An aerial photo shows Boeing 737 MAX aircraft at Boeing facility at Grant County International Airport in Moses Lake, Washington, September 16, 2019.
Lindsey Wasson | Reuters
DUBAI, United Arab Emirates – Boeing managed to reach day three of the Dubai Air Show with bids on 50 of the embattled 737 Max jets, a day after receiving an order for 10 of the jets from leisure carrier SunExpress. [1
The bid, which comes at the top of a reported firm order from a mystery buyer for 20 of the Max jets, represents a vote of confidence for an aircraft whose dangerous shortages triggered the biggest crisis in the aviation industry this year.
Air Astana's commitment, valued at $ 3.6 billion, is not a fixed order, and all offers over the past week remain subject to the approval of the aircraft to return to service. The Kazakh airline is also a customer of Boese's French rival Airbus, which has garnered huge deals this week and so far overshadows the US aircraft manufacturer.
The Wall Street Journal on Tuesday reported 10 orders for Boeing's 737 MAX 7 and 10 for its 737 MAX 10 from an undisclosed buyer, citing people familiar with the matter.
Tuesday's news follows an increased order for Max 737 8 jets from Turkey-based airline SunExpress, which placed a fixed order on 10 aircraft, worth $ 1.2 billion at list prices, in addition to a previous order of 32. A steep discount is typically negotiated by airlines.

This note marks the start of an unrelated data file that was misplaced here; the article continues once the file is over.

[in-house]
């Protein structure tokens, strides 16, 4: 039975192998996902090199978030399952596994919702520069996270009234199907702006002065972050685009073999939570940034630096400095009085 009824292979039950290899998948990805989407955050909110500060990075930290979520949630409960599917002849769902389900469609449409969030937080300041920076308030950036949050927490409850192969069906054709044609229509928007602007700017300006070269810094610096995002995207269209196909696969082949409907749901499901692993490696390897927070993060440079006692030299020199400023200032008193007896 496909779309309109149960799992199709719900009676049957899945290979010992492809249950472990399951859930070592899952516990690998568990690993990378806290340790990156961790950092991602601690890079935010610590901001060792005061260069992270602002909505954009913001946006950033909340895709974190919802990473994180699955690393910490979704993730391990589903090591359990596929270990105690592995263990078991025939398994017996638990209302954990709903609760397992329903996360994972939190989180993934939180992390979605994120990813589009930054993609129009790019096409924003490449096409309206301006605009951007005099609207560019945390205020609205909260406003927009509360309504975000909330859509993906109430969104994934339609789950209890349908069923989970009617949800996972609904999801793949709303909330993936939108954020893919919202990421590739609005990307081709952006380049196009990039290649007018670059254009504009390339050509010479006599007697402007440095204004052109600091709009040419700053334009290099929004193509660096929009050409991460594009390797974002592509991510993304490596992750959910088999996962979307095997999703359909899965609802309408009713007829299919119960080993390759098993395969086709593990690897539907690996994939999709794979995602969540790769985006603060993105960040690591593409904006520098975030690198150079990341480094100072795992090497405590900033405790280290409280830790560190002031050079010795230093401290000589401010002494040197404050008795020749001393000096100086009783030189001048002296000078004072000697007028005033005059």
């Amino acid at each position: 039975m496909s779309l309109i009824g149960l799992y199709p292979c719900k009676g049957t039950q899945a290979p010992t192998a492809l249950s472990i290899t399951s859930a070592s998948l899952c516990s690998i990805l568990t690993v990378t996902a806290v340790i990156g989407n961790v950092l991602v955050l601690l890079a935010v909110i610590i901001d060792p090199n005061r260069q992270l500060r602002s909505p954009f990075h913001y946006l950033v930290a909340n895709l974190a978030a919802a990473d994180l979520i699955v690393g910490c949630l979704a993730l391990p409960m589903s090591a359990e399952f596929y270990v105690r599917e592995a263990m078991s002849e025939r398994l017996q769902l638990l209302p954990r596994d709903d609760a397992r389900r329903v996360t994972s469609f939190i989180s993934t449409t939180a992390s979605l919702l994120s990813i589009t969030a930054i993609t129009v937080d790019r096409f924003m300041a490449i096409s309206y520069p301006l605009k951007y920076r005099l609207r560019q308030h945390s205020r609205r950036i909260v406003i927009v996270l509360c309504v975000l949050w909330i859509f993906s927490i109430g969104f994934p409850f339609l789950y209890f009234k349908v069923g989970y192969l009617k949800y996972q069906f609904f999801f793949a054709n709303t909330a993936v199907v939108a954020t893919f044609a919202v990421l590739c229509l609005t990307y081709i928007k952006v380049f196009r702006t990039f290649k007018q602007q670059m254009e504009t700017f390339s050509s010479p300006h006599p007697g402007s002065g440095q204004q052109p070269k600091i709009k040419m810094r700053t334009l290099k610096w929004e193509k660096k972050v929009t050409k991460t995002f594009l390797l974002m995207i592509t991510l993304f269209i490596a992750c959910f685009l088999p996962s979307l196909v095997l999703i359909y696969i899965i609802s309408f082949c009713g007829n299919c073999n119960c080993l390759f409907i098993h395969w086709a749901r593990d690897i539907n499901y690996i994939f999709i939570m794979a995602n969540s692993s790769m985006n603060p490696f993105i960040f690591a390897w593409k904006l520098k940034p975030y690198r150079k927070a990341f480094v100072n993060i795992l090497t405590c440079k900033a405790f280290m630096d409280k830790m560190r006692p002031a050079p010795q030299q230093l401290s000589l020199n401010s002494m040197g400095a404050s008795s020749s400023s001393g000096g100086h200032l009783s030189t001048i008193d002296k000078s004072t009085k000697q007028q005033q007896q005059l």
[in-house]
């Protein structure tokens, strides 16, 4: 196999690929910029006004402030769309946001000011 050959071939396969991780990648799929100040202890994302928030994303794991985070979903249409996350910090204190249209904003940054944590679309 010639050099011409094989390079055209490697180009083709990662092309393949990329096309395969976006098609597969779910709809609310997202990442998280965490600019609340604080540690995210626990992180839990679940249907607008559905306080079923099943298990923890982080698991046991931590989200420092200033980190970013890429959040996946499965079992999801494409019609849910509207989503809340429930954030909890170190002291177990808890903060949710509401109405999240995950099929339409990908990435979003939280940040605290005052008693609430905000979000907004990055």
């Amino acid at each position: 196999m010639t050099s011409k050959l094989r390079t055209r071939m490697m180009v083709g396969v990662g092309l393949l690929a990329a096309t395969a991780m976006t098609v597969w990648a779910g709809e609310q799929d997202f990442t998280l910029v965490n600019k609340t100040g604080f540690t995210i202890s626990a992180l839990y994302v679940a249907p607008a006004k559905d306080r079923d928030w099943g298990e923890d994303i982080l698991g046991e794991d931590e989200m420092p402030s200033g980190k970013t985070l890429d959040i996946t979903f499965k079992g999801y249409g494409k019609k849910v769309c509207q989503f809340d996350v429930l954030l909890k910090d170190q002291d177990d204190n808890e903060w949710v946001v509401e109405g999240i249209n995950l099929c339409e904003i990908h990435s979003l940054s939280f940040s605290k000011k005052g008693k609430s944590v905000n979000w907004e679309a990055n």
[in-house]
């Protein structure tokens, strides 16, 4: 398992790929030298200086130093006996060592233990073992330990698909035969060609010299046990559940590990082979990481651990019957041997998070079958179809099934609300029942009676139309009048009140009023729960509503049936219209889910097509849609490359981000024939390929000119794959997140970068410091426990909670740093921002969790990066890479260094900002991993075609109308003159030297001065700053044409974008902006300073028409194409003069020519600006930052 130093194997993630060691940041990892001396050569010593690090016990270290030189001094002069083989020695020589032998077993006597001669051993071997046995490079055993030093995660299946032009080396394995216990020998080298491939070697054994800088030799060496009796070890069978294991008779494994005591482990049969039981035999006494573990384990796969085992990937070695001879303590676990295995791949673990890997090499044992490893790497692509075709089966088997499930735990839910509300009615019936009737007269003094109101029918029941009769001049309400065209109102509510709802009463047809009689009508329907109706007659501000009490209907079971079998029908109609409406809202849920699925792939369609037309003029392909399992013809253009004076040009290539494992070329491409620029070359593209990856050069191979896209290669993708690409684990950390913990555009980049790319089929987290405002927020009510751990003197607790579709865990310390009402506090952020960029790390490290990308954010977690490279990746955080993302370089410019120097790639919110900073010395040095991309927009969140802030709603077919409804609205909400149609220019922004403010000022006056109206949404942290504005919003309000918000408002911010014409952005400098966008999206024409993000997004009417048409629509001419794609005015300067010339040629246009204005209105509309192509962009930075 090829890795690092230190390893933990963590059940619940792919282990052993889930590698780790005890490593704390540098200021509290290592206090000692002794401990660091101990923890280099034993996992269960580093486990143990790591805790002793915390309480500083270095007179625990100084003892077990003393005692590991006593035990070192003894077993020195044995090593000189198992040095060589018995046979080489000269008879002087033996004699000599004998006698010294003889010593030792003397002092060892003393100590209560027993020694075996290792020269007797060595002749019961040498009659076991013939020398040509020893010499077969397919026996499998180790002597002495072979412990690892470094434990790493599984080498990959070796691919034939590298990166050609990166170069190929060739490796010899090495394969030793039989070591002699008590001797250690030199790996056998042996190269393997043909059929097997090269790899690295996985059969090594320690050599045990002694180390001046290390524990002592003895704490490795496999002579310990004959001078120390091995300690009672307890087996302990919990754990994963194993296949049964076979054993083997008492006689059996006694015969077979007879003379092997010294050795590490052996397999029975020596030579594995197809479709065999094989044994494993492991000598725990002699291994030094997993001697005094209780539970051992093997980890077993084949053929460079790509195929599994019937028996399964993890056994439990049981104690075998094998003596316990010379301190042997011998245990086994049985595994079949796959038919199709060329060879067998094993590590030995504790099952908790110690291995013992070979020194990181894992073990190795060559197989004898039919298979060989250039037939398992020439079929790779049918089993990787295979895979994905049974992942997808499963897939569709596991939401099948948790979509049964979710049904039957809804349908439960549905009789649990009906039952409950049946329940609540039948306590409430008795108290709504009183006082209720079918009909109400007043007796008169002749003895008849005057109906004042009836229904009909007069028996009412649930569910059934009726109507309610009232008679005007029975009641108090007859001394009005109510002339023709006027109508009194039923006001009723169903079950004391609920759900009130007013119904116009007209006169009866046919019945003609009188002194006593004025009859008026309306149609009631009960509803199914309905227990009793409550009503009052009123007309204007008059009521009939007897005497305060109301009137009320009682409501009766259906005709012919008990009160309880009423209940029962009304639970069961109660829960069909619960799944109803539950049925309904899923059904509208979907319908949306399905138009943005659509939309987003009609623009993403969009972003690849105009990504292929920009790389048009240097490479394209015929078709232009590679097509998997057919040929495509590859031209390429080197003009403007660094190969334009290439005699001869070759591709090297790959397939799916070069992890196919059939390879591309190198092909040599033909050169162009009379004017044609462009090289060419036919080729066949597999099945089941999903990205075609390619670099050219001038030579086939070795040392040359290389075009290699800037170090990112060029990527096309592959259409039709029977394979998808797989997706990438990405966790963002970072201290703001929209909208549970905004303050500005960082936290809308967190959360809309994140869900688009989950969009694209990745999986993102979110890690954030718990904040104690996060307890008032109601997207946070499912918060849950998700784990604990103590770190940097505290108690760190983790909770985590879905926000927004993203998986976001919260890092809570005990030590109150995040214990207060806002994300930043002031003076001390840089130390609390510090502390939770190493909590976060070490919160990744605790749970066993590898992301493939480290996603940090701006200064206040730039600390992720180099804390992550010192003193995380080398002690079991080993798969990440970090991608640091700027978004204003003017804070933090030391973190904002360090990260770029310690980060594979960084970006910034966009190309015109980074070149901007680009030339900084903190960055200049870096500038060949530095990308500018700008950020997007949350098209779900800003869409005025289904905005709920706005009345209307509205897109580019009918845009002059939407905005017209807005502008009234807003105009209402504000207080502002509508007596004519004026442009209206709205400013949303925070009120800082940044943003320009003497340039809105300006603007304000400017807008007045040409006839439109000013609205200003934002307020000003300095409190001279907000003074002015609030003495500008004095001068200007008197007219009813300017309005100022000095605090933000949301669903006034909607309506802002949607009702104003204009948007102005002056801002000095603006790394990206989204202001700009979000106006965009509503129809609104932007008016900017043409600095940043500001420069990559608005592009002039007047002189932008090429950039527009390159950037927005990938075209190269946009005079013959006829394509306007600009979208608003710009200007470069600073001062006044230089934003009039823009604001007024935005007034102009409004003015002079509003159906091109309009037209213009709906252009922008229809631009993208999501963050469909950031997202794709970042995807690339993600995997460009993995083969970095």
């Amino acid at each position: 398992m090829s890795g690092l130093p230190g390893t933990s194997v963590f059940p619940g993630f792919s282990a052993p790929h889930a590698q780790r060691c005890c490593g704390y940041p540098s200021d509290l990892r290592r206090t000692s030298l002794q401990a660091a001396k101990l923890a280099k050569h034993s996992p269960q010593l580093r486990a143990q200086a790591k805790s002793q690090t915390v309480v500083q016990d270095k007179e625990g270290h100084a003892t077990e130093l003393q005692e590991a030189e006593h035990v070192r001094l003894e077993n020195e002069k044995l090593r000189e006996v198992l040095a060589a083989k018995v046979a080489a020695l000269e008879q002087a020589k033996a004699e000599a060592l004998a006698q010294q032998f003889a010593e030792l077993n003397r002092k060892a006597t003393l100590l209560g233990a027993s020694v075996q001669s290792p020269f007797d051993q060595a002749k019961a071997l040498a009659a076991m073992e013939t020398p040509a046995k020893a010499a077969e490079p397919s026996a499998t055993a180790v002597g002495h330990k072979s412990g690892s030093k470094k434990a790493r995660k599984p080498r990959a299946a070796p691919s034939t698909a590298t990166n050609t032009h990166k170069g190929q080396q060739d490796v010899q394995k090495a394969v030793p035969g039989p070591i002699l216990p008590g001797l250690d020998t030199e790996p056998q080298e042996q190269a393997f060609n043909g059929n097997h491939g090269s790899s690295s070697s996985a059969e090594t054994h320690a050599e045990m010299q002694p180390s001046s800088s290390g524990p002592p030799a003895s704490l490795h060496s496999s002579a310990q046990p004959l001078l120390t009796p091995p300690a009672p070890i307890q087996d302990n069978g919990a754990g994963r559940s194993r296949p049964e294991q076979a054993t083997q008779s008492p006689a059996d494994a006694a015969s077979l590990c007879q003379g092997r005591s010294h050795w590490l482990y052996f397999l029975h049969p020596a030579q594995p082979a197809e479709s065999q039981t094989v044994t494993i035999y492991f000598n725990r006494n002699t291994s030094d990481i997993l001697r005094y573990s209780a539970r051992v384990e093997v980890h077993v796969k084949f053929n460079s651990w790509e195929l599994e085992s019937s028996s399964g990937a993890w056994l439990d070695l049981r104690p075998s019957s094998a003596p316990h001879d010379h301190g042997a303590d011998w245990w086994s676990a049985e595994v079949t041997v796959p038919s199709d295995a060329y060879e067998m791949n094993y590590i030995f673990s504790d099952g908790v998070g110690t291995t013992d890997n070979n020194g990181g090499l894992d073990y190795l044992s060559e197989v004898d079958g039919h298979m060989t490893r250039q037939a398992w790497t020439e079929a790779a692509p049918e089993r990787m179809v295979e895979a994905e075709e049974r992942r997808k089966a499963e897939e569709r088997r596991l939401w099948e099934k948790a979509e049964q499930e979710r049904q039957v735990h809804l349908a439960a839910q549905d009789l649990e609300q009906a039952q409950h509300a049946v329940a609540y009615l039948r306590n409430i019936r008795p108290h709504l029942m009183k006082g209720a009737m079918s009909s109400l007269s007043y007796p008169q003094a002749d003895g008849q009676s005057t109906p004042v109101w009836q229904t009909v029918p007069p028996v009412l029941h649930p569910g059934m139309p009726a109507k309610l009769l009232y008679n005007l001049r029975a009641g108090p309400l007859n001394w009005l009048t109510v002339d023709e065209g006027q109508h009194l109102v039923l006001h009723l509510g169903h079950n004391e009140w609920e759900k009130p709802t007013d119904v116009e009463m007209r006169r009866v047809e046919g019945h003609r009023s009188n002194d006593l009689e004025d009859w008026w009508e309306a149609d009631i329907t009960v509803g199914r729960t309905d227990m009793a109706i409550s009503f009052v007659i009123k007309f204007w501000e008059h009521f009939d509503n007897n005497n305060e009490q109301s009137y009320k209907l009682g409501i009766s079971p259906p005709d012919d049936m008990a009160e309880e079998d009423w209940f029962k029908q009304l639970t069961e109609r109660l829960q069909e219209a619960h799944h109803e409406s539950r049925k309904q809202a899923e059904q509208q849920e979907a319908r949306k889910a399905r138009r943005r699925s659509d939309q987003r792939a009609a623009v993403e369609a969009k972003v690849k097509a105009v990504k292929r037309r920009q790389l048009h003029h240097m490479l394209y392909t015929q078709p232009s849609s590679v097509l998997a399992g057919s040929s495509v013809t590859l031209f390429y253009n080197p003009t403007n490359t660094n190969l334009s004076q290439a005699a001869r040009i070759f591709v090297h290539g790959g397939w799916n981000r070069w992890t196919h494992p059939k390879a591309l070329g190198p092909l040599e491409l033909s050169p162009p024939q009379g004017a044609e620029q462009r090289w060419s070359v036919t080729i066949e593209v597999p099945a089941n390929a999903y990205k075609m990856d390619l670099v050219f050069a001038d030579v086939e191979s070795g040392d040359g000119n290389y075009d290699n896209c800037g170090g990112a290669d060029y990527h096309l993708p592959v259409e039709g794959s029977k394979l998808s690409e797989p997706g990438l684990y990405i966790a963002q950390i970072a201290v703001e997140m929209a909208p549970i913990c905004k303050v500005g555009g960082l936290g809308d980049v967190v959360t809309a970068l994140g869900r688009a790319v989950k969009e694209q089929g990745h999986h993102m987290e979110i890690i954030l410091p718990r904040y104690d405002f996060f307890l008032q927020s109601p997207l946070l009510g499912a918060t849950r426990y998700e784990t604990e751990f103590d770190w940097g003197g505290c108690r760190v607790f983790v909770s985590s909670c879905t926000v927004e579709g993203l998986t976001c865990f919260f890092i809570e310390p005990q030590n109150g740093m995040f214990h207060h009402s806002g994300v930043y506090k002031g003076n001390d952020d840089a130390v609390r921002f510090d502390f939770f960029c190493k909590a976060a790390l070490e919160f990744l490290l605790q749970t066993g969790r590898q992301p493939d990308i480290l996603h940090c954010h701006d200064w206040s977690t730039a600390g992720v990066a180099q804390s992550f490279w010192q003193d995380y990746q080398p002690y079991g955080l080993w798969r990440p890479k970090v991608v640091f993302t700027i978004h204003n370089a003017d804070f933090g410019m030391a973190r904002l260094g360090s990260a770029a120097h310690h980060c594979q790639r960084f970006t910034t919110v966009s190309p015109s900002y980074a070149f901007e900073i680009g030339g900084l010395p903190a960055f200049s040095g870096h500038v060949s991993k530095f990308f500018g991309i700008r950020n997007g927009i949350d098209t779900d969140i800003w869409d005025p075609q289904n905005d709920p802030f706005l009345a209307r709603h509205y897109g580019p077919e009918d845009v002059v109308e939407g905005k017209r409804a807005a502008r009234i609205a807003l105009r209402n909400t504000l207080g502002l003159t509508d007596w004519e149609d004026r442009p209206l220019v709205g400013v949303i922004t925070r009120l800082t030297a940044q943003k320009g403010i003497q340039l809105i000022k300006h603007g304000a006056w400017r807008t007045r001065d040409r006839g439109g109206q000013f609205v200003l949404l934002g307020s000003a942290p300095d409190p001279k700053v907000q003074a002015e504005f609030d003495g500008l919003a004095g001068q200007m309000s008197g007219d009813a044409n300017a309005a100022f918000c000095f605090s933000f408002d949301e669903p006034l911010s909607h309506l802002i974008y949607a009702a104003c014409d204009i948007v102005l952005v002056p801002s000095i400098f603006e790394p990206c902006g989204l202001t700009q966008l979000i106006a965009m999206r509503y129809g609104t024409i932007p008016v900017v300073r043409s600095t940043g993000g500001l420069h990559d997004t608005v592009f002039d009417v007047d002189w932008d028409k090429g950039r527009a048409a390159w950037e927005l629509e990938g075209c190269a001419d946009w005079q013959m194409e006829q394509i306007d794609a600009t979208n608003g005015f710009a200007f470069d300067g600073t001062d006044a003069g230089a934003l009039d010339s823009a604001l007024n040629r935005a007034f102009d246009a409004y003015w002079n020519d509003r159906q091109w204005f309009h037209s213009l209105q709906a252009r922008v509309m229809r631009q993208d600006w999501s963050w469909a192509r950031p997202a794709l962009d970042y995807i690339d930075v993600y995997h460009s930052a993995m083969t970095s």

The announcements mark a profit for Boeing, but there are a total of $ 5.6 billion in orders so far fading compared to the counter to Airbus, which has so far sent about $ 30 billion in orders at list prices. On Monday, Europe's largest carrier won orders for 120 of its Air Arabia A320neo jets and 50 of its A350s from the Dubai flagship Emirates, valued at approximately $ 14 billion and $ 16 billion respectively.
Prior to confirming the Airbus order, Air Arabia was reportedly in talks with Boeing as late as two weeks before the show.
The Dubai Air Show, known for record-breaking mega deals, typically sees fierce competition for deals from rivals Airbus and Boeing, each of which owns approx. half of the market for large commercial airlines. But the US aircraft manufacturer's presence has been softened so far, weighed down by the crashes, which followed safety concerns and the ground support of its fleet of about 400 jets around the world.
The aviation giant has struggled this year, with new orders all but drying up as a result. British Airways parent, International Consolidated Airline Group, said during the Paris Air Show in June that it intends to buy 200 of the 737 Max aircraft, but that the order has not been boosted.